I have one week in Chile, should I go north to the Atacama Desert or south to Patagonia? This is the dilemma a lot of travelers face when planning a one week vacation in Chile. Of course, both are obviously worth seeing, but offer very different experiences. Atacama is a high altitude desert and Patagonia […]
This is the dilemma a lot of travelers face when planning a one week vacation in Chile. Of course, both are obviously worth seeing, but offer very different experiences. Atacama is a high altitude desert and Patagonia is a combination of mountains, glaciers, and forests. Both have appeal, though one because you are so close to the sky, and the other because you are at the end of the world.
To help you make the most informed and best decision for your Chile itinerary, we put together an overview of each destination including what you can expect to do, budget comparisons, timing considerations, and travel tips.
The most popular destination in the north of Chile is San Pedro de Atacama – a small village surrounded entirely by the largest desert in the world. Between the dusty streets and the adobe-walled buildings, you’ll feel like you are strolling through a Moroccan desert village, rather than an Andean Chilean town.
The experiences around San Pedro revolve around the spectacular Mars-like formations. Some of the most popular include seeing the vast salt flats, high altitude lagoons, the massive Tatio Gesyers, and the Rainbow, Death, and Moon Valleys. Atacama is also home to the world’s best stargazing, hence why the ALMA Observatory was built here.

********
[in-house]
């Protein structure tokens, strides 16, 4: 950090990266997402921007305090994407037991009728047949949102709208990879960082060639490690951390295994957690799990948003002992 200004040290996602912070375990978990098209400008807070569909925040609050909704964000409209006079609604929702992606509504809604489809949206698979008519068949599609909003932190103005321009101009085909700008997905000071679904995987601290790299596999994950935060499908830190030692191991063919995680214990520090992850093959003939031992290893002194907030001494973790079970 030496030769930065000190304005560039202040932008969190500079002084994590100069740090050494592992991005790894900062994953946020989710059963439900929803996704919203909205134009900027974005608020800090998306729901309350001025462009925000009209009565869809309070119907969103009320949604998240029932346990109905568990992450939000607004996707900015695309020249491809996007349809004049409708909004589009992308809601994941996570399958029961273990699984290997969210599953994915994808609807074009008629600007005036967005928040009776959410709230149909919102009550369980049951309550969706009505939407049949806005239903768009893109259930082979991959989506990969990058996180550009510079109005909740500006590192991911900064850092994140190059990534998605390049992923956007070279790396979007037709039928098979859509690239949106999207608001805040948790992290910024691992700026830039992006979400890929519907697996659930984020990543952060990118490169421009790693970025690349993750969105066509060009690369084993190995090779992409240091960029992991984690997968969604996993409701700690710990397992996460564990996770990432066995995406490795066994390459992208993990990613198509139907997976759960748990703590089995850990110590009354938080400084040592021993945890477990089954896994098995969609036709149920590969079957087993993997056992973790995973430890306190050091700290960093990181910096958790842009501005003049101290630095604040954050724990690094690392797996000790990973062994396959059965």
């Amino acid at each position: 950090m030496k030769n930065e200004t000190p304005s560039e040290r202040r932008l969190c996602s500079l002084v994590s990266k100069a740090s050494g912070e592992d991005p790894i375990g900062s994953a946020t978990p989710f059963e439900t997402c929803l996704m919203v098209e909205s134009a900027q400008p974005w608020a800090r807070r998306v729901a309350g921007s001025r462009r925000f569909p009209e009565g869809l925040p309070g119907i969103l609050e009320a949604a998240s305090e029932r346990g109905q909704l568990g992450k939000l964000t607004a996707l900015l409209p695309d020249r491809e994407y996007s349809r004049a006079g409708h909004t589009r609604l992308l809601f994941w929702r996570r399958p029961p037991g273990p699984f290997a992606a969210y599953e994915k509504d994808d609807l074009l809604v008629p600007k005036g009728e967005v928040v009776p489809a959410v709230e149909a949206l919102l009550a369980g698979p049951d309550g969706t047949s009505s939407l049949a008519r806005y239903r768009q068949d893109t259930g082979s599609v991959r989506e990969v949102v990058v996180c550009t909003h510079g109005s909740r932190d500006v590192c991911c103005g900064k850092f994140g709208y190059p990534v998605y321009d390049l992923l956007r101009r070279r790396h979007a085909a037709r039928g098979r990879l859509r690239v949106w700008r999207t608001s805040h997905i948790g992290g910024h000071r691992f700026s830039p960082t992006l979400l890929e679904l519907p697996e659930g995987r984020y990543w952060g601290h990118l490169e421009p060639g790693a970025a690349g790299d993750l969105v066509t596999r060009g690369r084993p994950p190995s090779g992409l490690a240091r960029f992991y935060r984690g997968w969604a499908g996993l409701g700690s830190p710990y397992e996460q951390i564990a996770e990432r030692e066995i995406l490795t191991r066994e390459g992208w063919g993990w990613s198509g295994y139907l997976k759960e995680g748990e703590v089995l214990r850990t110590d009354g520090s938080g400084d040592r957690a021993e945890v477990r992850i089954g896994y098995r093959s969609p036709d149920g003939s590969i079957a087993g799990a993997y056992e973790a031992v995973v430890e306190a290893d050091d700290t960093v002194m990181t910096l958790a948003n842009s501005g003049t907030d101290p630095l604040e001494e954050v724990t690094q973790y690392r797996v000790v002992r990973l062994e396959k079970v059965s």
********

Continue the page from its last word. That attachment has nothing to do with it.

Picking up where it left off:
If you’re considering spending your one week in Chile in the Atacama Desert, expect to fill your days up with tours – either full day packages or two half-day trips. The attractions are located far from town and with plenty of tour agencies in town and online, group tours are the most convenient and cost-effective way to explore Atacama. You can use your downtime to eat delicious Tres-Leches and drink Pisco Sours. A fully-booked itinerary is a great use of time while in San Pedro as there is little to do in the desert village itself.
Traveler Tip: If you’re still not convinced tours are the way to go, rent a car from the Calama Airport and arrange a DIY vacation in Atacama. There is only one car rental agency in San Pedro de Atacama with a very limited fleet of cars.
In stark contrast to the mars-like landscapes of the north comes the lush mountainous scenes of Chile’s beloved southern region. The most popular destination in Chilean Patagonia is Torres del Paine National Park. The park not only offers extremely photogenic landscapes but also contains amazing hiking paths perfect for a multi-day trip surrounded by mother nature.
If you only have one week in Chile, you might consider trying the famous ‘W’ trek of Torres del Paine which can be done in four or five days. This is a challenging but rewarding route to explore the park. If a multi-day hike is not your cup of tea, you can also explore the park by booking day trips with local guides.
Other than trekking, we highly recommend Patagonia’s glacial lake boat trips or sea kayaking. The boat will take you along the most stunning shorelines outlined by colossal glaciers and waterfalls as well as where you can go whale-sighting and see the penguins! While the price for a boat tour might seem a bit much, take note that they are usually all-inclusive and hassle free logistically – a good way to maximize your time in Patagonia.
When deciding between the Atacama and Patagonia, you may want to take into consideration your budget. As with any destination, prices will be highly dependant on the season that you travel in and what type of accomodations you’re looking for. Overall, Atacama is a more affordable option than spending a week in Patagonia.
|One Week in Atacama||One Week in Patagonia|
|Activities & Excursions||$300 – $400||$300 – $3,000|
|Flight from Santiago||$50 – $100||$100 – $150|
|Accomodations (per night)||$15 – $200||$15 – $300|
|Food (per day)||$20 – $60||$20 – $60|
Activities & Excursions: